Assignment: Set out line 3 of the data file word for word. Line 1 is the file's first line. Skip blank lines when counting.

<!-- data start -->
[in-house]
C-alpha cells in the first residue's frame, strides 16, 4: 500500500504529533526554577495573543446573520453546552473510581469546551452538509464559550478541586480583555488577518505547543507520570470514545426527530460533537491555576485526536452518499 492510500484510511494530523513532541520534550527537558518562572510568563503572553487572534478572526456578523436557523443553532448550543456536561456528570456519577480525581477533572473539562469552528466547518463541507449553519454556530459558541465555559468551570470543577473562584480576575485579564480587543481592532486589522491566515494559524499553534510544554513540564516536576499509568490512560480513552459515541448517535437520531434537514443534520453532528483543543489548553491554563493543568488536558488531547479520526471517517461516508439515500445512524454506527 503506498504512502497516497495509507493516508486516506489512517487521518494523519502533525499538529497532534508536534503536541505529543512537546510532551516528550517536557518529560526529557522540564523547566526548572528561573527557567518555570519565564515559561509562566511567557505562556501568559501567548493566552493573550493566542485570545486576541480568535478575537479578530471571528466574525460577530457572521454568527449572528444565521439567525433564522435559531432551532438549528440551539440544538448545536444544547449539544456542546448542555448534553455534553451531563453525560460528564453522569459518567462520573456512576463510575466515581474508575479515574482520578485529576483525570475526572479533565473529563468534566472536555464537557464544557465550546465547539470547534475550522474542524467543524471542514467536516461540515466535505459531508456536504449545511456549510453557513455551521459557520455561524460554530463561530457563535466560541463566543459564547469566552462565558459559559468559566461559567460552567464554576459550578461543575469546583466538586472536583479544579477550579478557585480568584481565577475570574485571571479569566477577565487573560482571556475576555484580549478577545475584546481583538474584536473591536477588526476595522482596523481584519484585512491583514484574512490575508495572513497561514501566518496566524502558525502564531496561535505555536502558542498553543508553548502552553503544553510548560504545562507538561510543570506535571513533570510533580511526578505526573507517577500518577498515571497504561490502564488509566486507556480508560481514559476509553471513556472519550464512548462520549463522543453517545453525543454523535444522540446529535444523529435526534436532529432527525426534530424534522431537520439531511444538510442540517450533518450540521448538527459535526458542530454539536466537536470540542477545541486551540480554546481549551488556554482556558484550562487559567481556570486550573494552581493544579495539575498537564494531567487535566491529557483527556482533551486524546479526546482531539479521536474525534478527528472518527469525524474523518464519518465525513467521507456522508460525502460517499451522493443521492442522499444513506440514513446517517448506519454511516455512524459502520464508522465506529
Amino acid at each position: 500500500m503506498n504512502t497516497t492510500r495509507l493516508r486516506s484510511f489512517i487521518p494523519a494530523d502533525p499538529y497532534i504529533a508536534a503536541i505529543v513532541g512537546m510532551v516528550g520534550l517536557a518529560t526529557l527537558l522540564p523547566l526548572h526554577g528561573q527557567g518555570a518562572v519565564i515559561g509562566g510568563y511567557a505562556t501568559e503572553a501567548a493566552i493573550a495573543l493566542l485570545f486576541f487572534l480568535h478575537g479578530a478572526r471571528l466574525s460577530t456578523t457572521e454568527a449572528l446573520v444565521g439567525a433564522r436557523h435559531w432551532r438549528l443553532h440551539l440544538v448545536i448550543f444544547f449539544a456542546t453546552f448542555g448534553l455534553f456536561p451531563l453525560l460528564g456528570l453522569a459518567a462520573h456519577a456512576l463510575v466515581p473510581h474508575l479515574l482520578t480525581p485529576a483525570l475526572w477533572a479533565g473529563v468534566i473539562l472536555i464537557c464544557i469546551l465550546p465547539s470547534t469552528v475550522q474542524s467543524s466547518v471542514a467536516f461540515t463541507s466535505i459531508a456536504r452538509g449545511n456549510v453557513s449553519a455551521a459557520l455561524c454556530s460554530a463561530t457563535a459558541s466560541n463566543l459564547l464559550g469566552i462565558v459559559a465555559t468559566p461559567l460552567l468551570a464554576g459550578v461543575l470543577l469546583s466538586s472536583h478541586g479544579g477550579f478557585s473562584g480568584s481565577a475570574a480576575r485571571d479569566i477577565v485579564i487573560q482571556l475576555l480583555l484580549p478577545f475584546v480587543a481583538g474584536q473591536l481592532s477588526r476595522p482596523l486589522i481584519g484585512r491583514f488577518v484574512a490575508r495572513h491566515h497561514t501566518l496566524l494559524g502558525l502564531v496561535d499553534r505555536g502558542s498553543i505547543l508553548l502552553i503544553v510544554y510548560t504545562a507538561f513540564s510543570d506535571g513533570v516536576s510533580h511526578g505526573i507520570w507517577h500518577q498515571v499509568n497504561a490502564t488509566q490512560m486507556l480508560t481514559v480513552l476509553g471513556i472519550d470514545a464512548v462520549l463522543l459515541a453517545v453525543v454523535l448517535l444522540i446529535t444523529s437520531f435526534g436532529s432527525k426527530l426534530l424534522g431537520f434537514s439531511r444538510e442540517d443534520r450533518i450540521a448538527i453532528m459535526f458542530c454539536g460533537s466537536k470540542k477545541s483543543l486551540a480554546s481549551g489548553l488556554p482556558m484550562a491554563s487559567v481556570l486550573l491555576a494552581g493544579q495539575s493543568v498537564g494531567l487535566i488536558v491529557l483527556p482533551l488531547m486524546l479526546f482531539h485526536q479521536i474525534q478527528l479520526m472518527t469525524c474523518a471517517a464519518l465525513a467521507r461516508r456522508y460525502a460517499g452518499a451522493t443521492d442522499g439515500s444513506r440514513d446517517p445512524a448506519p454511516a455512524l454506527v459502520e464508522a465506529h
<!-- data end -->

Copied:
Amino acid at each position: 500500500m503506498n504512502t497516497t492510500r495509507l493516508r486516506s484510511f489512517i487521518p494523519a494530523d502533525p499538529y497532534i504529533a508536534a503536541i505529543v513532541g512537546m510532551v516528550g520534550l517536557a518529560t526529557l527537558l522540564p523547566l526548572h526554577g528561573q527557567g518555570a518562572v519565564i515559561g509562566g510568563y511567557a505562556t501568559e503572553a501567548a493566552i493573550a495573543l493566542l485570545f486576541f487572534l480568535h478575537g479578530a478572526r471571528l466574525s460577530t456578523t457572521e454568527a449572528l446573520v444565521g439567525a433564522r436557523h435559531w432551532r438549528l443553532h440551539l440544538v448545536i448550543f444544547f449539544a456542546t453546552f448542555g448534553l455534553f456536561p451531563l453525560l460528564g456528570l453522569a459518567a462520573h456519577a456512576l463510575v466515581p473510581h474508575l479515574l482520578t480525581p485529576a483525570l475526572w477533572a479533565g473529563v468534566i473539562l472536555i464537557c464544557i469546551l465550546p465547539s470547534t469552528v475550522q474542524s467543524s466547518v471542514a467536516f461540515t463541507s466535505i459531508a456536504r452538509g449545511n456549510v453557513s449553519a455551521a459557520l455561524c454556530s460554530a463561530t457563535a459558541s466560541n463566543l459564547l464559550g469566552i462565558v459559559a465555559t468559566p461559567l460552567l468551570a464554576g459550578v461543575l470543577l469546583s466538586s472536583h478541586g479544579g477550579f478557585s473562584g480568584s481565577a475570574a480576575r485571571d479569566i477577565v485579564i487573560q482571556l475576555l480583555l484580549p478577545f475584546v480587543a481583538g474584536q473591536l481592532s477588526r476595522p482596523l486589522i481584519g484585512r491583514f488577518v484574512a490575508r495572513h491566515h497561514t501566518l496566524l494559524g502558525l502564531v496561535d499553534r505555536g502558542s498553543i505547543l508553548l502552553i503544553v510544554y510548560t504545562a507538561f513540564s510543570d506535571g513533570v516536576s510533580h511526578g505526573i507520570w507517577h500518577q498515571v499509568n497504561a490502564t488509566q490512560m486507556l480508560t481514559v480513552l476509553g471513556i472519550d470514545a464512548v462520549l463522543l459515541a453517545v453525543v454523535l448517535l444522540i446529535t444523529s437520531f435526534g436532529s432527525k426527530l426534530l424534522g431537520f434537514s439531511r444538510e442540517d443534520r450533518i450540521a448538527i453532528m459535526f458542530c454539536g460533537s466537536k470540542k477545541s483543543l486551540a480554546s481549551g489548553l488556554p482556558m484550562a491554563s487559567v481556570l486550573l491555576a494552581g493544579q495539575s493543568v498537564g494531567l487535566i488536558v491529557l483527556p482533551l488531547m486524546l479526546f482531539h485526536q479521536i474525534q478527528l479520526m472518527t469525524c474523518a471517517a464519518l465525513a467521507r461516508r456522508y460525502a460517499g452518499a451522493t443521492d442522499g439515500s444513506r440514513d446517517p445512524a448506519p454511516a455512524l454506527v459502520e464508522a465506529h